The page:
atmosphere, well-preserved old quarter and catle
didnt spend long enougth there
Stepping back in time in the Southeastern Portugal
"Garrison Border Town of Elvas and its Fortifications." That is the way UNESCO lists the amazing and completely impressive fortress walls of Elvas. I stumbled up the walls in my guidebook when i was preparing for a driving holiday of Portugal. The book fell open to a small map of what I thought was a large castle. Then I realised it was not a...more
Elvas is the newest World Heritage site in Portugal. It has one this status due to the extensive and impressive set of fortifications that protected this city from foreign invasions. One of the most interesting places in Elvas has to be the old Santa Clara square. In here is the “pelourinho”/pillory the symbol of independence of a community but...more
The castle of Elvas is one of the National Monuments of Portugal and in fact the first building ever declared into this state in Portugal (1906). This oldest military structure of the town was built on roman remains, but after the Christian recapture of Elvas from the Moors the castle was newly set up (1228). Later in the 14th century improvements...more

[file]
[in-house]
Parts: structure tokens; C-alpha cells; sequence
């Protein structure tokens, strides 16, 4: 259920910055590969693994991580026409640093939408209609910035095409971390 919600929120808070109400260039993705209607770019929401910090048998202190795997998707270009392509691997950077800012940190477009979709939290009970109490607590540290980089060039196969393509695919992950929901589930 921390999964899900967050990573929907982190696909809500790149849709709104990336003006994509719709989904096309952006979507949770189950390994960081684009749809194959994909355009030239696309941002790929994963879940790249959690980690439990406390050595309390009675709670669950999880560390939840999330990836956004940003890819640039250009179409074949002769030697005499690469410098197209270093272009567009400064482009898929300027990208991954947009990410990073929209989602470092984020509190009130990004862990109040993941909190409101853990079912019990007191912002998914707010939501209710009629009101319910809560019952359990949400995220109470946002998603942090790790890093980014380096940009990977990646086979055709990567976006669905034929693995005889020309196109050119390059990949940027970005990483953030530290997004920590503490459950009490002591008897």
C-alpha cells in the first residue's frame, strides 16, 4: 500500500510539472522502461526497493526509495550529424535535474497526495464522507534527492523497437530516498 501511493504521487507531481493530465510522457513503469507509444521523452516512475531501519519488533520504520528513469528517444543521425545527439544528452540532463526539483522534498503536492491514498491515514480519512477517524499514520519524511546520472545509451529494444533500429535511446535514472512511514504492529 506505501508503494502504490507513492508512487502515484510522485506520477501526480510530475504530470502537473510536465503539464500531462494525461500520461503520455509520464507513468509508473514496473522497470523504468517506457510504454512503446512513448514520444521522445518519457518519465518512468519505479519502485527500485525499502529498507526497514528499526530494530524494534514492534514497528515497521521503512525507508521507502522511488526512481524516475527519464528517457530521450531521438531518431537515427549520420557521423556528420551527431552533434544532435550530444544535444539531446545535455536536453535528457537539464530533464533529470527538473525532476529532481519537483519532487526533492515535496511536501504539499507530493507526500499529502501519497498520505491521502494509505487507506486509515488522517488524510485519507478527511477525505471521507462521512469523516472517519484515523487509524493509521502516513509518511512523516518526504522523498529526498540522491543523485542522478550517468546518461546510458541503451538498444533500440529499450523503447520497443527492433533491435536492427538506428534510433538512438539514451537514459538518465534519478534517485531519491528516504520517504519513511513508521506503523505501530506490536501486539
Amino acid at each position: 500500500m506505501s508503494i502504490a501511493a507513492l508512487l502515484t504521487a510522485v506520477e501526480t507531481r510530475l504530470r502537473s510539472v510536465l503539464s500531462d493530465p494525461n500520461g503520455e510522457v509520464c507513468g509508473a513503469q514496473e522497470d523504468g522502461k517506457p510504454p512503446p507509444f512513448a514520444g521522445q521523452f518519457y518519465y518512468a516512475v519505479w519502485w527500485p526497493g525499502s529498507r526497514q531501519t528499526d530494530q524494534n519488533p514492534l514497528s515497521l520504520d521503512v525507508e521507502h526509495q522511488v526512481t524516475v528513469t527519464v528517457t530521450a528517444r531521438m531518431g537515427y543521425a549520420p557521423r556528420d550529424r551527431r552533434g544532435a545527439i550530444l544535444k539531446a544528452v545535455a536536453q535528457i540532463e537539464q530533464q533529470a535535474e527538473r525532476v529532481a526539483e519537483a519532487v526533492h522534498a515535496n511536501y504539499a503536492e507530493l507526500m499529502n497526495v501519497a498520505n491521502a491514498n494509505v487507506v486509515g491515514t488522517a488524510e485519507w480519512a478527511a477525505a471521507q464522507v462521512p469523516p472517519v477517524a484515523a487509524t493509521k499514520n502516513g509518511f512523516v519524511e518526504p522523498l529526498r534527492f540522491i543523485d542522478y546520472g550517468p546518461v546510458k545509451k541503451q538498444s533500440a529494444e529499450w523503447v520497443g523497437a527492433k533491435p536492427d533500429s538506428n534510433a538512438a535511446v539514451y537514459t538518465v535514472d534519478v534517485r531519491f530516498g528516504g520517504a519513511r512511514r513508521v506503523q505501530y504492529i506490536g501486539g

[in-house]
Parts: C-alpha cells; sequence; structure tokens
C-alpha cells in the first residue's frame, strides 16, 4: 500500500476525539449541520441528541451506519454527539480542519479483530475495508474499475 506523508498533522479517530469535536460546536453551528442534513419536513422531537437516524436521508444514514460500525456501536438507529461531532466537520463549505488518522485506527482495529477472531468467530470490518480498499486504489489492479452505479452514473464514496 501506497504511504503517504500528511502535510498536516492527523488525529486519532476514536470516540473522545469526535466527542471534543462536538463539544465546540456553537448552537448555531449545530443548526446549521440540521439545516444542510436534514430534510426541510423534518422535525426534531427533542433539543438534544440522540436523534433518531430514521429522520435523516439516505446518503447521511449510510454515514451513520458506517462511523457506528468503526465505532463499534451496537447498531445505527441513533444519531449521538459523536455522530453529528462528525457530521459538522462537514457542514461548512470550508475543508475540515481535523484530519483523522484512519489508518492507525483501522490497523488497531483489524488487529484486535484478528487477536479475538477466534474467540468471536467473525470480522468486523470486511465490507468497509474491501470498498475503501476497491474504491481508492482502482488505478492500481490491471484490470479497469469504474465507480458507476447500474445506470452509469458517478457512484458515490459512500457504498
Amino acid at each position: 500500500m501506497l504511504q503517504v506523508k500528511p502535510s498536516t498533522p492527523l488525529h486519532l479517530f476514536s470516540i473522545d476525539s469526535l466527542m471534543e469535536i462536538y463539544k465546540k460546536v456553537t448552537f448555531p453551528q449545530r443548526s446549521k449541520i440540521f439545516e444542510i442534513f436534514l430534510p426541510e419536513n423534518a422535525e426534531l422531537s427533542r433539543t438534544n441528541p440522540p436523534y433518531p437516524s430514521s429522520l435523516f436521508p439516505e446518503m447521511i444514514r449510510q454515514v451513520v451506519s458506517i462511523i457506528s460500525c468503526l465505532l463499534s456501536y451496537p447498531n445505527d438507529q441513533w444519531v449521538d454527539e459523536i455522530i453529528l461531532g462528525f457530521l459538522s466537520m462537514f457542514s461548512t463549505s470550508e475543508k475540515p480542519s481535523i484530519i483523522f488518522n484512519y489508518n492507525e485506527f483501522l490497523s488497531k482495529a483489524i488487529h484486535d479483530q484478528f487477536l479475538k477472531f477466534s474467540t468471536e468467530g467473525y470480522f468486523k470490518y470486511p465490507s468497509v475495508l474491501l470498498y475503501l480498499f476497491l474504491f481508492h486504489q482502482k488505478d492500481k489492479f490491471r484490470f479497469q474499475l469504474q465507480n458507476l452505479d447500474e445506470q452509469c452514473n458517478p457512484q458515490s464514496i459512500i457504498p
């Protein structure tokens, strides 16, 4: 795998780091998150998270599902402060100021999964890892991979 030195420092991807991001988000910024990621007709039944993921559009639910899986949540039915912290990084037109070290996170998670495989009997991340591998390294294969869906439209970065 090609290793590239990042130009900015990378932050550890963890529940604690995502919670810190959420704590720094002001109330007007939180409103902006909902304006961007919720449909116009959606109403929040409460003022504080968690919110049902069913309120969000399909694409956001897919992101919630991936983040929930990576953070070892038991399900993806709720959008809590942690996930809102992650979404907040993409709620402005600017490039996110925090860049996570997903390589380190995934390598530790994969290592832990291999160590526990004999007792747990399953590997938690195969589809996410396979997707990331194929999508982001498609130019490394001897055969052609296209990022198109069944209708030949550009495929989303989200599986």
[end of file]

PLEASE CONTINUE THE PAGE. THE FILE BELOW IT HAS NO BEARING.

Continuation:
Outside of town you will find two protecting fortresses that were part of the massive city fortifications that make Elvas to one of most fortificated towns in Europe. One of the two fortresses is the Forte da Graça which sits on a hilltop overlooking the historic Elvas. Its military concept was made of Count Wilhelm Friedrich Ernst zu...more
Elvas is a very fortified town and therefore also the city gates are slightly different to those of other towns. I was really impressed of their size, the length and narrowness. Even more surprising was that through it the traffic was going. In front of the gate (outside fro where the photo was taken) the moat is crossed by a bridge.Find the...more
In the center of the historic Elvas you will find the Praça da República. This is a beautiful town square where you can have a rest of your touristic activities or start off for new explorations in town. Just at the square you will find the Antiga Sé (Old Cathedral). I like the pattern of the pavement on the square. The history of the Praça da...more
The old cathedral is dedicated to N. Sra. da Assunção and was built in the 16th century. Inside there are some very beautiful golden baroque altars. Impressive is also the golden organ.Beside the church there is the museum for sacral art.Opening hours:10:00 to 13:00 and 15:00 to 18:30 (closed on Mondays and the mornings of Tuesday)more
The Igreja das Domínicas is one of the sacral highlights of Elvas. It was built in 1543 and belonged to the monastery St. Domingos which was destroyed in the 14th century. The inner shape is octagonal and the walls are entirely covered with azulejos (tiles) of the 17th century.Opening times are 10.00 to13.00 and 15.00 to18.30 (closed completely on...more